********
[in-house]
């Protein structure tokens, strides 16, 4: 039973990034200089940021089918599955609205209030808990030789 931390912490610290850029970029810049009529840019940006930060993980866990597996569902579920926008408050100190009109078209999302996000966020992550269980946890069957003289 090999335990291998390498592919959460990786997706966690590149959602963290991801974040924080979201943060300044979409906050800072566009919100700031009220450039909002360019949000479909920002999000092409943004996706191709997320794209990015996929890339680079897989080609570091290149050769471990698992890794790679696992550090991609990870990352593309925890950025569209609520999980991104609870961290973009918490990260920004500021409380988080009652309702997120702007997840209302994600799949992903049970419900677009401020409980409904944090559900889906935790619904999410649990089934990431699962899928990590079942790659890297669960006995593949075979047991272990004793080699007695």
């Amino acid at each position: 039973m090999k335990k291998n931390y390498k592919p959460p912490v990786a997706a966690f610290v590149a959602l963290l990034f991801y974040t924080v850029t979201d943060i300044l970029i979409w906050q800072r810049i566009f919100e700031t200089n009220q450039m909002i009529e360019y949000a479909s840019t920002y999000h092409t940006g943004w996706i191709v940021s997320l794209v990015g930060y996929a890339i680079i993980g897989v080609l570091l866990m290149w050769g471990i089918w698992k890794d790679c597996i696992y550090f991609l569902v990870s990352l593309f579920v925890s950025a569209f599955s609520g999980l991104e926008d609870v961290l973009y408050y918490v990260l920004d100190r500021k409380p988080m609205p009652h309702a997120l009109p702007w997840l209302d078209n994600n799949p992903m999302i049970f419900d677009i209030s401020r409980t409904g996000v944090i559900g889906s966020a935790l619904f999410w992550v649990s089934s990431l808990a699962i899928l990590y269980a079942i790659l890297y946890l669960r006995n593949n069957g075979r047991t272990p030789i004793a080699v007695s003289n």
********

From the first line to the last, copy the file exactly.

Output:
[in-house]
């Protein structure tokens, strides 16, 4: 039973990034200089940021089918599955609205209030808990030789 931390912490610290850029970029810049009529840019940006930060993980866990597996569902579920926008408050100190009109078209999302996000966020992550269980946890069957003289 090999335990291998390498592919959460990786997706966690590149959602963290991801974040924080979201943060300044979409906050800072566009919100700031009220450039909002360019949000479909920002999000092409943004996706191709997320794209990015996929890339680079897989080609570091290149050769471990698992890794790679696992550090991609990870990352593309925890950025569209609520999980991104609870961290973009918490990260920004500021409380988080009652309702997120702007997840209302994600799949992903049970419900677009401020409980409904944090559900889906935790619904999410649990089934990431699962899928990590079942790659890297669960006995593949075979047991272990004793080699007695």
């Amino acid at each position: 039973m090999k335990k291998n931390y390498k592919p959460p912490v990786a997706a966690f610290v590149a959602l963290l990034f991801y974040t924080v850029t979201d943060i300044l970029i979409w906050q800072r810049i566009f919100e700031t200089n009220q450039m909002i009529e360019y949000a479909s840019t920002y999000h092409t940006g943004w996706i191709v940021s997320l794209v990015g930060y996929a890339i680079i993980g897989v080609l570091l866990m290149w050769g471990i089918w698992k890794d790679c597996i696992y550090f991609l569902v990870s990352l593309f579920v925890s950025a569209f599955s609520g999980l991104e926008d609870v961290l973009y408050y918490v990260l920004d100190r500021k409380p988080m609205p009652h309702a997120l009109p702007w997840l209302d078209n994600n799949p992903m999302i049970f419900d677009i209030s401020r409980t409904g996000v944090i559900g889906s966020a935790l619904f999410w992550v649990s089934s990431l808990a699962i899928l990590y269980a079942i790659l890297y946890l669960r006995n593949n069957g075979r047991t272990p030789i004793a080699v007695s003289n």